Bike travel, commuting and more


Colombia summary

Almuerzo colombiano

Almuerzo en Ipiales

A list of things we saw, tried and experienced

Although we have been in Colombia for just a bit over a week, and we have done big parts of it by bus or pick-up, we have still seen and experienced a lot of things we would like to summarize here. It has also been our first country on the trip, so our sense of wonder is still specially awake.


We started quite far south, in Cali, with barely 500 kms to the border. Many Colombians have told us we missed the best part of the country, which usually they say it’s Medellin and the “eje cafetero”. Maybe for next time. Starting in Cali meant less km to the Ecuatorian border, but also not much training time before we started with the big mountains. From Cali to Santander is completely flat, but afterwards the climbs start. From Santander to Popayán the climbs are moderate and with good hardshoulder, then from Popayán to Pasto it’s a continuous up and down with serious climbs, lots of traffic, and nearly no hardshoulder. From Pasto the road improves a lot, a highway with several lanes and wide shoulders up to Pedregal. After Pedregal the highway is still being built, but currently it’s still the old road with only one lane, narrow, and plenty of traffic. The detour to Las Lajas is on a small local road, safe enough for cycling.

Our route in Colombia, mostly by bus due to different reasons


Colombian breakfast
A Colombian breakfast with eggs, rice and fried bananas. And a “gaseosa”

The food is one of the first things you notice when you arrive in a new country. Colombians seem to have a mostly egg based breakfast (the eggs can be fried, scrambled, “rancheros” (with bits of chorizo), pericos,…) usually with arepas as side (corn-based pancakes) and black coffee. The lunch and dinner are very similar to each other. The cheapest option seems to go for an “almuerzo” which would be similar to a “menu del día” in Spain or “Tagesmenu” in Germany. This is a set meal with a very competitive price, anything around 10000 pesos (2 euros), going up or down depending on the quality and location of the restaurant. The menu consists on a soup (usually vegetables with some meat) called sancocho, and then a main course which is usually some sort of meat you can choose (for sure chicken, maybe also pork or beef, sometimes fish -usually tilapia-) with rice and fried bananas. If you are lucky to find a fish restaurant, or a vegetarian, the menu will be similar but swapping the meat with fish or vegetables. For dinner, usually called “merienda”, the same menu applies. A drink, usually a fresh fruit juice, is included. Sometimes even a dessert or a black coffee but not often. If you don’t want the soup, you can ask for a “seco” (a dry one) which is the same menu without the soup.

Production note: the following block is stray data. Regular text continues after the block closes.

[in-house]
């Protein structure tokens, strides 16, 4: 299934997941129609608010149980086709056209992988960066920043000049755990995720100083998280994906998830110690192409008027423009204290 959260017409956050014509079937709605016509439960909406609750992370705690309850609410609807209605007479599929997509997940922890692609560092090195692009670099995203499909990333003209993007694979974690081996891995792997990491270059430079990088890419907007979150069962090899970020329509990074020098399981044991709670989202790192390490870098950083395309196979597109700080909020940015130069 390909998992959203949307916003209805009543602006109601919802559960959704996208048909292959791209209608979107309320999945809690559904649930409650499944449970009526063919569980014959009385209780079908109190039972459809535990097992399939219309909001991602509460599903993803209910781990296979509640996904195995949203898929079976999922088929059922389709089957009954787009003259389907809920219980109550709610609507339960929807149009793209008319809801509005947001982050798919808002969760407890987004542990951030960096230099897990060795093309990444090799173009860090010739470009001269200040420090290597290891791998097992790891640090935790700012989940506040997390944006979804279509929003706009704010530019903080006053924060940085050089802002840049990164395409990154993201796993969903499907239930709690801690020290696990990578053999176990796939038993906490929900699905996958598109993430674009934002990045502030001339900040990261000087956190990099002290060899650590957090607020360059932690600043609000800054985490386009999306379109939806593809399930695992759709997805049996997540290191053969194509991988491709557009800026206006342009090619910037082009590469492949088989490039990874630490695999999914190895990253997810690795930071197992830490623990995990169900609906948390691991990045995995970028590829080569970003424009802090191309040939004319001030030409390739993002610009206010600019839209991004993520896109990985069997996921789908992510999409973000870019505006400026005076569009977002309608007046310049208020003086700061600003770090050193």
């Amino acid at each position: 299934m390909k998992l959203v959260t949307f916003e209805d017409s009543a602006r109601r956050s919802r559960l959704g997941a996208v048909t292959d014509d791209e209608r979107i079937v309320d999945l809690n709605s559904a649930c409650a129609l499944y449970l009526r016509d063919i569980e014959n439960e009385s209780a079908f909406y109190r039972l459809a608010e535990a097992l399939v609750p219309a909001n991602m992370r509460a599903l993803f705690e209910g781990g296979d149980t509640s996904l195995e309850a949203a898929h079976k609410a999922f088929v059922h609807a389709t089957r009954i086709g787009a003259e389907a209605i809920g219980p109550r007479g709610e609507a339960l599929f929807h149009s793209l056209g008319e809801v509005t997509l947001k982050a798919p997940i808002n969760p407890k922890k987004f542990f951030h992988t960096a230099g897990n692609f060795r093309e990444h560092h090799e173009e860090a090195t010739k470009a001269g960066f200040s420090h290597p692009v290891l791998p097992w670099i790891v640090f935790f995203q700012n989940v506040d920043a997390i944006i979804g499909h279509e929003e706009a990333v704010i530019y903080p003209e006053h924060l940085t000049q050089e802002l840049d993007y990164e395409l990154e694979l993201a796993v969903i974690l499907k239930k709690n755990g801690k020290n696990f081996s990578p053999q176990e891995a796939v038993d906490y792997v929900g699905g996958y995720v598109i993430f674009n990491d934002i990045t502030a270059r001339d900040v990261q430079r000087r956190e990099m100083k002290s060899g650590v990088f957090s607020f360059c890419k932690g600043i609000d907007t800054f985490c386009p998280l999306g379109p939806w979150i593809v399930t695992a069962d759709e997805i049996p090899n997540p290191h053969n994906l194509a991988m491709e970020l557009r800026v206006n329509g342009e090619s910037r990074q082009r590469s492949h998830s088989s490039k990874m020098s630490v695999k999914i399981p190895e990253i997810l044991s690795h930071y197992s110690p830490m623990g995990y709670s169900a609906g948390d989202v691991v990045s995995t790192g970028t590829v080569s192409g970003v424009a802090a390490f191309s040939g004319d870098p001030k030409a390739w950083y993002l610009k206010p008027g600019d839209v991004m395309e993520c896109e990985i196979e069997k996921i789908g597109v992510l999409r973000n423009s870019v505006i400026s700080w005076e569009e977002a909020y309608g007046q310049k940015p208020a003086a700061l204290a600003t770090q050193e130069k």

Merienda in Pedregal
“Merienda” in Pedregal


Colombia being a country with huge areas of tropical weather, the amount of exotic fruits was amazing, specially for us. Apart from the usuals you can already find anywhere (mango, papaya,…) there were still many we had not seen or tasted before. A few examples:

Granadilla, makes for a delicious juice. The green fruits on the sides are mandarines
Lulo, a personal favourite. Also delicious as juice
Tomate de árbol
Tomate de árbol (tree tomato). The ones inside the white basket
Carambolo, not particularly tasty. Very dry.
Curuba (the stuff at the bottom). Never got to try it
Oranges. As with the mandarines, they are sold green, and not with the expected orange colour
Ollucos (the purple stuff at the bottom). Never got to try it
Archuchas, another vegetable that we didn’t try